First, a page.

Additionally, the motion capture used was equally revolutionary to VFX in cinema. Before the film’s release, motion-capture technology had been advancing, from Serkis’ Oscar-winning portrayal of Gollum in Lord of the Rings to Robert Zemekis’ cult classic Beowulf. With Avatar, the Na’vi were as close to real as tech could be in detail, movements, and expression. To this day, the effects are just as good as the day they were released, especially when compared to the heavily criticized CGI of films such as the MCU.

However, good visual effects can’t save a mediocre film. With other films such as Lord of the Rings and Into The Spider-Verse, the visuals were not only praised, but they complemented their interesting worlds and engaging stories. With Avatar, however, they were not attached to a unique story. Because of this, the spectacle of Avatar inevitably wore off. 

The Return of the Franchise   

One of the most remembered facts about Avatar by the wider public was how little moviegoers remembered it. Despite breaking the record for the highest-grossing film of all time, the film did not spawn the same fandom as Star Wars or Star Trek. Apart from an Ubisoft game, there was sparingly little content produced expanding on the world of Pandora. While its fandom did exist, it was minuscule compared to others. With no sequel planned upon release, the Avatar franchise went dormant for over a decade. To rub salt in the wound, a certain other franchise named “Avatar” maintained a far higher place in pop culture. 

However, with Disney’s purchase of Fox, they looked at the potential of Cameron’s franchise. Firstly was the creation of Pandora for Disney World, which was by all means a successful attraction. Years later, Disney would also greenlight a revival of the series for a total of four sequels, creating a pentology. Additionally, Cameron also toyed with the idea of a sixth and seventh installment.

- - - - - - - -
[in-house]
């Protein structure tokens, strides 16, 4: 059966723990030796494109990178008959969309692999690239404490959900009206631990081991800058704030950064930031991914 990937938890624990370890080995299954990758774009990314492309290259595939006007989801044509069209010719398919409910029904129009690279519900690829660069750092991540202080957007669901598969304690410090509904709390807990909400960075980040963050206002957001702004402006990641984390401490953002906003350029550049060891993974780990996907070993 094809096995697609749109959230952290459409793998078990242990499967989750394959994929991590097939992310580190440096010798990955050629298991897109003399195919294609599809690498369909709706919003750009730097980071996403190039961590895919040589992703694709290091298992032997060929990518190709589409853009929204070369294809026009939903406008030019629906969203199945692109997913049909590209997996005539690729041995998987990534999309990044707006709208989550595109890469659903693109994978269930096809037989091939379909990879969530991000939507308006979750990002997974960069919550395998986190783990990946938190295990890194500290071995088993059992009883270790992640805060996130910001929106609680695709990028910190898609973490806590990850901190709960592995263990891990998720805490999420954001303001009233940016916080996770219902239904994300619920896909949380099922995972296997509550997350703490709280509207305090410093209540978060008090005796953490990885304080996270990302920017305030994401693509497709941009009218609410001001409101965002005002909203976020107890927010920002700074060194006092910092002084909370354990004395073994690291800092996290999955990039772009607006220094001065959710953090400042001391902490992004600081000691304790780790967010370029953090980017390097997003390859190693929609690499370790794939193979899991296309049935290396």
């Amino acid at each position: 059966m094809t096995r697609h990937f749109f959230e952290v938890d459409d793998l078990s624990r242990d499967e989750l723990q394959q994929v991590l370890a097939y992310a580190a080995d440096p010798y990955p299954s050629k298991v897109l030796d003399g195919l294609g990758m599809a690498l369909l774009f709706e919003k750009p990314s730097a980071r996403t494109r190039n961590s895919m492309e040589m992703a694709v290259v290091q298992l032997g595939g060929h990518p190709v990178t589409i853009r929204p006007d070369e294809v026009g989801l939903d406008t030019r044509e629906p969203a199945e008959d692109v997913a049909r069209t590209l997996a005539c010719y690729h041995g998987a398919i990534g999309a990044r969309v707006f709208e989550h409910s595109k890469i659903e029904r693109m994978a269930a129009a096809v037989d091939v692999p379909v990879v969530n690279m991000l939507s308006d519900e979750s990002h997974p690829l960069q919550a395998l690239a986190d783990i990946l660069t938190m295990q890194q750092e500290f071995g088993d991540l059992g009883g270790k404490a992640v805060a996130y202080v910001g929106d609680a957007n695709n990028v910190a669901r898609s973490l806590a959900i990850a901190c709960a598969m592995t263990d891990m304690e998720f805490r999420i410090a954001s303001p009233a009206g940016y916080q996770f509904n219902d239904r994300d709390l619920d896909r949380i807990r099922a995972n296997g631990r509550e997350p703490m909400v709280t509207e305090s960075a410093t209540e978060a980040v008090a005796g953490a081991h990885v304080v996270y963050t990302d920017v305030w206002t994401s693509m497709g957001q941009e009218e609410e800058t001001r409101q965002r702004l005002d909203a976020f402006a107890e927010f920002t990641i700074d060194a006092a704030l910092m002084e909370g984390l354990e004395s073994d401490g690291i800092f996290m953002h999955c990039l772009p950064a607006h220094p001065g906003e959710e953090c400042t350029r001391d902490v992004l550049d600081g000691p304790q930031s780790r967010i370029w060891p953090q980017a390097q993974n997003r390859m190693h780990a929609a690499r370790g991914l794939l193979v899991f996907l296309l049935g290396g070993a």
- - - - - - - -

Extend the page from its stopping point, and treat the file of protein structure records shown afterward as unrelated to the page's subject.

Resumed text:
In December of 2022, the saga continued with Avatar: The Way of Water. While the film was a financial success with revolutionary water effects, it made all of the same mistakes as its predecessor with its cliche plot and heavy-handed environmentalism. Given that Cameron had 14 years to listen to the critics, this is fairly disappointing. Ultimately, the franchise’s failure to adapt to a new generation showed that the original Avatar film was a weak foundation to build upon that left little room to grow from. 

Conclusion 

While the film succeeded at the box office, the same cannot be said of the franchise as a whole. Despite its revolutionary visual effects, they did little to help a cliche story mired in outdated and overdone tropes. The lack of memorable or engaging elements led to the film being swiftly forgotten by the wider public and losing its place in the pop-culture zeitgeist. In the end, Avatar is a cautionary tale about valuing short-term spectacle versus creating a memorable and original story.

Avatar: The Way of Water (2022) Official Avatar Trailer

Source: Dead Talk Live

Contact Information:

Email: news@deadtalknews.com

Phone: +1 (646) 397-2874

Dead Talk Live is simultaneously streamed to: YouTubeInstagramTikTokFacebookTwitchTwitterVimeo, and LinkedIn

Shop official Dead Talk Live Merchandise at our Online Store

Author